Part of me feels like the concept of not pretending to be someone else for a relationship because you'll just end of miserable is an incredibly mainstream concept for my generation, but then I look at the marketing being blasted at my age bracket and I'm not so certain that everyone has gotten the message. Watching Sarah Haskin's "Target Women" makes me think that maybe this whole idea that it's OK to be alone, that often that's what you need to be happy, and that other people should augment your already fulfilling life rather than complete it could use a little more evangelism.
Long live the QuirkyAlone movement!
If you're single and feeling awkward about it or if you're in a relationship that doesn't fit the hallmark card image of what a relationship is supposed to look like, this is a very quick read that will help you get on with the delightful business of living your life in a way that works for you....more
There aren't a lot of books out there on the topic of bisexuality so I had pretty high hopes for this one.
The good: It brought up a lot of interestingThere aren't a lot of books out there on the topic of bisexuality so I had pretty high hopes for this one.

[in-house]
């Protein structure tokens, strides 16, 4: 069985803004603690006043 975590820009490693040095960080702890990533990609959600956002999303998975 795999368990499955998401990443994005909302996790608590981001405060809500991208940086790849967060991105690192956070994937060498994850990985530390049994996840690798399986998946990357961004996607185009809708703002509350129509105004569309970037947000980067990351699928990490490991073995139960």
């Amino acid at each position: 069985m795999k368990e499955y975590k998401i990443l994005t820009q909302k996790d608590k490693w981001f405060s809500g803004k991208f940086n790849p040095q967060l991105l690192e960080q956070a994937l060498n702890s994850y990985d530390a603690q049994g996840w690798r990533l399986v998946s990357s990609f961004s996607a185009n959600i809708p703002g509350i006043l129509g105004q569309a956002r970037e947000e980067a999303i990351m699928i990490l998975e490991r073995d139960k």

The good: It brought up a lot of interesting points which I hadn't considered. Baumgardner talks about bi women coming into hetero relationships with queer expectations and thus being able to obtain a more egalitarian relationship structure. She also makes an intriguing point about how greater recognition of bisexuality in society might have a positive impact on LGBT rights because what was once thought to be 10 percent of the population experiencing same sex attraction would drastically increase. I'm also going to be pondering her assertion of how people with privilege can have a beneficial affect on a civil rights struggle because people who feel entitled to certain rights (in the case of a bisexual, heterosexual privilege) are more likely to brazenly demand the same treatment for everyone.
The bad: So many gender essentialist assumptions. She asserts again and again that all lesbian relationships are nurturing and rich in communication and that even bisexual women cannot expect to find the same qualities in a male partner. Her assumptions simultaneously idealize lesbian relationships and caricature heterosexual relationships. There is a lot more personality variation within the broad categories 'man' and 'woman' than reading this book would lead you to you believe. It's as if Baumgardner doesn't see butch women as real women or sensitive men as real men. Very irritating. I also thought there was a nasty vain of classism running through the whole work.
Final verdict: It was a difficult subject to tackle and I admire Baumgardner for fearlessly tackling it. The book is nevertheless a bit uneven and leaves a lot more to be said on the topic of bisexuality, biphobia, and bisexual privilege. ...more